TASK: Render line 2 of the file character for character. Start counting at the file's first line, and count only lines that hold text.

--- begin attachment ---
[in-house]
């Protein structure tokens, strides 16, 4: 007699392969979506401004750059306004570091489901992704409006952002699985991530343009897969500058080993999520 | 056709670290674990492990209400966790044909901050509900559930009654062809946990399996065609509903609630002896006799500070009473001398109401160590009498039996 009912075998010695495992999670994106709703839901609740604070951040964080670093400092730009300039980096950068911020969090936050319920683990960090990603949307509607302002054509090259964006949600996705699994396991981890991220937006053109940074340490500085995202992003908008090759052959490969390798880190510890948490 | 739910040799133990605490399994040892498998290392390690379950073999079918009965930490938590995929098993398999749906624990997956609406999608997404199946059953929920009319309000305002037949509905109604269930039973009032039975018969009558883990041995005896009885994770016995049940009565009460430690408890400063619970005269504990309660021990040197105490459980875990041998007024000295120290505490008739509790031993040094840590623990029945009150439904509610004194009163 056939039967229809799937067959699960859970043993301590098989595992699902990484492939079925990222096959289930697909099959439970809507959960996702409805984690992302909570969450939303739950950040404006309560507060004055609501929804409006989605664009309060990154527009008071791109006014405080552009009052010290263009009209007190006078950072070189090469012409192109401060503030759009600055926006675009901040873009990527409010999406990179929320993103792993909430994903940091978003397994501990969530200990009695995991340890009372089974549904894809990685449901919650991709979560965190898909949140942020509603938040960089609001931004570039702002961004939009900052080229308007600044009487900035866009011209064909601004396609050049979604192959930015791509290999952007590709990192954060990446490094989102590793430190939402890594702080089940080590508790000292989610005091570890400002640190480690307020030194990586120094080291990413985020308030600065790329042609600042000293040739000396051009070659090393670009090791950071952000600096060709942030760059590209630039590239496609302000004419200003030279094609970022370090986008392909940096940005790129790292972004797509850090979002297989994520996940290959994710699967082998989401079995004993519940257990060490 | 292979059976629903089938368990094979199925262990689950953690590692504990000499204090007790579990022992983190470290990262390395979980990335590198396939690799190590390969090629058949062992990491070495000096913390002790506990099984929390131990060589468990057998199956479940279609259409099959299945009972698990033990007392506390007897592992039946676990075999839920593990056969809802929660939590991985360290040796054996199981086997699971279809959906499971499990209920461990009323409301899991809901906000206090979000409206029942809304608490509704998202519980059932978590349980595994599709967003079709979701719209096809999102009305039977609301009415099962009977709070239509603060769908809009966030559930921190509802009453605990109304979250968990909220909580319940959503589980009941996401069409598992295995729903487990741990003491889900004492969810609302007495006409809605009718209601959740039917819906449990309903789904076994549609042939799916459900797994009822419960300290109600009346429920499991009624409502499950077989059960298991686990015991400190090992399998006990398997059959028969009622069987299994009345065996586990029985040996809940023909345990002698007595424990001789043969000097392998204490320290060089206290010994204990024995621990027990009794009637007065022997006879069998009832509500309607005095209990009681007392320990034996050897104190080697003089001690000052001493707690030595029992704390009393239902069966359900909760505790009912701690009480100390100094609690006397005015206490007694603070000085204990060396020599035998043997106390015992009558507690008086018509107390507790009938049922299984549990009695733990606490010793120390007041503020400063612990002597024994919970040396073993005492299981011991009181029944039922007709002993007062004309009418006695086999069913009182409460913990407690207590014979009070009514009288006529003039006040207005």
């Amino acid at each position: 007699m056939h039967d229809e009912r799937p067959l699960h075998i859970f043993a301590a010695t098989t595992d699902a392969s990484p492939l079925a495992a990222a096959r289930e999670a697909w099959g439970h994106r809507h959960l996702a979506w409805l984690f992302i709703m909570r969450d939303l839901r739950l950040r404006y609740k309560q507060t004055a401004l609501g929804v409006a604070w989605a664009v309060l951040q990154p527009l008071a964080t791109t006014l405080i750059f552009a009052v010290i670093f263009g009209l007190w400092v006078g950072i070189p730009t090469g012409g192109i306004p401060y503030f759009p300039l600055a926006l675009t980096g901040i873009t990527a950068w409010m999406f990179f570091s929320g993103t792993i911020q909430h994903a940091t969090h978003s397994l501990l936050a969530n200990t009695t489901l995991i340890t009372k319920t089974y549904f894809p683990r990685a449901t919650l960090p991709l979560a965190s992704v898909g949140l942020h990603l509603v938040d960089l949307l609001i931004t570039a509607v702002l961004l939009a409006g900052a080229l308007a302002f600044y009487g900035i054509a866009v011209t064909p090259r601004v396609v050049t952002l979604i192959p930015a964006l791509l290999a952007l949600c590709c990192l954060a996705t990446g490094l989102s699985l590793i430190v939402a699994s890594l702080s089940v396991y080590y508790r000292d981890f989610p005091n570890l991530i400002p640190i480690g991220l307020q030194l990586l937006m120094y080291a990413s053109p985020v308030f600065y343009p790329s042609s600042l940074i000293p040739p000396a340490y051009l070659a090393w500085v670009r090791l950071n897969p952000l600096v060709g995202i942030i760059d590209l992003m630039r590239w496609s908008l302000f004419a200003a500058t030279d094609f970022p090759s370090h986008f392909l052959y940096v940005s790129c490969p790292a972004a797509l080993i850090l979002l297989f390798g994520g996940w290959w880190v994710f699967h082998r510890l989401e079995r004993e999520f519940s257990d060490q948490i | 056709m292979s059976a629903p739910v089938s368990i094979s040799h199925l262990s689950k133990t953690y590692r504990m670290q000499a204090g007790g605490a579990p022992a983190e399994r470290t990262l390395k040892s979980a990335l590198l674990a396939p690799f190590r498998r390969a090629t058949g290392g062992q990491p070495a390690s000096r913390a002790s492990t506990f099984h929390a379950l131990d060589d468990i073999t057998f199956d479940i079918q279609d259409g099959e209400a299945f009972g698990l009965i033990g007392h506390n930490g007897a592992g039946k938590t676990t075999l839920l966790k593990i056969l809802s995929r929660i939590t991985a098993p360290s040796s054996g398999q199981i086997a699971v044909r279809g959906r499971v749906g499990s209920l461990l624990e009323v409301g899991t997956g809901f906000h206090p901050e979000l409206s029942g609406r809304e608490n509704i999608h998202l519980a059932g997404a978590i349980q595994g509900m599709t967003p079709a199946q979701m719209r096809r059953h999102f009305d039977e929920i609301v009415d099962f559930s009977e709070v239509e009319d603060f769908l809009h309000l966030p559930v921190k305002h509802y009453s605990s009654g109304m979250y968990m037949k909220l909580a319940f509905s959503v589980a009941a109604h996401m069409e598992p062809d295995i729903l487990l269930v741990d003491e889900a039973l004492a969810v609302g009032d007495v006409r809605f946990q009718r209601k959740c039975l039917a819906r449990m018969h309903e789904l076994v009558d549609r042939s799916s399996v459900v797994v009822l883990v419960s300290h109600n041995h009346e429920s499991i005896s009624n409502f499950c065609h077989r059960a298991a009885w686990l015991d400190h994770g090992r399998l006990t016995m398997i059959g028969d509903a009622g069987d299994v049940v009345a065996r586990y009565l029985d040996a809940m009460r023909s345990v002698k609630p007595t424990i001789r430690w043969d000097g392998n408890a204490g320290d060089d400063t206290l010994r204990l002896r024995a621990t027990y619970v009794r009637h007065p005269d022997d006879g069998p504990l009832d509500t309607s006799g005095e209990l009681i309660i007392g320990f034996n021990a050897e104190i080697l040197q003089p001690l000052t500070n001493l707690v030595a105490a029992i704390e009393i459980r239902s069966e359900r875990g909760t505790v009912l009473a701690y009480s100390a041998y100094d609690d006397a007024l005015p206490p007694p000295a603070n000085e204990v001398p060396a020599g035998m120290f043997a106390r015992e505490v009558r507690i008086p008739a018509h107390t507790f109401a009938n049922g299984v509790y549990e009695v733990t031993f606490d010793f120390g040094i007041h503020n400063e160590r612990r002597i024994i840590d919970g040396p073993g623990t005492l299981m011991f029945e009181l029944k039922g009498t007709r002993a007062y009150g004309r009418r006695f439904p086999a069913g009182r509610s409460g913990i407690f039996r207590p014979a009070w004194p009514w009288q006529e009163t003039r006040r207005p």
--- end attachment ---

């Protein structure tokens, strides 16, 4: 007699392969979506401004750059306004570091489901992704409006952002699985991530343009897969500058080993999520 | 056709670290674990492990209400966790044909901050509900559930009654062809946990399996065609509903609630002896006799500070009473001398109401160590009498039996 009912075998010695495992999670994106709703839901609740604070951040964080670093400092730009300039980096950068911020969090936050319920683990960090990603949307509607302002054509090259964006949600996705699994396991981890991220937006053109940074340490500085995202992003908008090759052959490969390798880190510890948490 | 739910040799133990605490399994040892498998290392390690379950073999079918009965930490938590995929098993398999749906624990997956609406999608997404199946059953929920009319309000305002037949509905109604269930039973009032039975018969009558883990041995005896009885994770016995049940009565009460430690408890400063619970005269504990309660021990040197105490459980875990041998007024000295120290505490008739509790031993040094840590623990029945009150439904509610004194009163 056939039967229809799937067959699960859970043993301590098989595992699902990484492939079925990222096959289930697909099959439970809507959960996702409805984690992302909570969450939303739950950040404006309560507060004055609501929804409006989605664009309060990154527009008071791109006014405080552009009052010290263009009209007190006078950072070189090469012409192109401060503030759009600055926006675009901040873009990527409010999406990179929320993103792993909430994903940091978003397994501990969530200990009695995991340890009372089974549904894809990685449901919650991709979560965190898909949140942020509603938040960089609001931004570039702002961004939009900052080229308007600044009487900035866009011209064909601004396609050049979604192959930015791509290999952007590709990192954060990446490094989102590793430190939402890594702080089940080590508790000292989610005091570890400002640190480690307020030194990586120094080291990413985020308030600065790329042609600042000293040739000396051009070659090393670009090791950071952000600096060709942030760059590209630039590239496609302000004419200003030279094609970022370090986008392909940096940005790129790292972004797509850090979002297989994520996940290959994710699967082998989401079995004993519940257990060490 | 292979059976629903089938368990094979199925262990689950953690590692504990000499204090007790579990022992983190470290990262390395979980990335590198396939690799190590390969090629058949062992990491070495000096913390002790506990099984929390131990060589468990057998199956479940279609259409099959299945009972698990033990007392506390007897592992039946676990075999839920593990056969809802929660939590991985360290040796054996199981086997699971279809959906499971499990209920461990009323409301899991809901906000206090979000409206029942809304608490509704998202519980059932978590349980595994599709967003079709979701719209096809999102009305039977609301009415099962009977709070239509603060769908809009966030559930921190509802009453605990109304979250968990909220909580319940959503589980009941996401069409598992295995729903487990741990003491889900004492969810609302007495006409809605009718209601959740039917819906449990309903789904076994549609042939799916459900797994009822419960300290109600009346429920499991009624409502499950077989059960298991686990015991400190090992399998006990398997059959028969009622069987299994009345065996586990029985040996809940023909345990002698007595424990001789043969000097392998204490320290060089206290010994204990024995621990027990009794009637007065022997006879069998009832509500309607005095209990009681007392320990034996050897104190080697003089001690000052001493707690030595029992704390009393239902069966359900909760505790009912701690009480100390100094609690006397005015206490007694603070000085204990060396020599035998043997106390015992009558507690008086018509107390507790009938049922299984549990009695733990606490010793120390007041503020400063612990002597024994919970040396073993005492299981011991009181029944039922007709002993007062004309009418006695086999069913009182409460913990407690207590014979009070009514009288006529003039006040207005």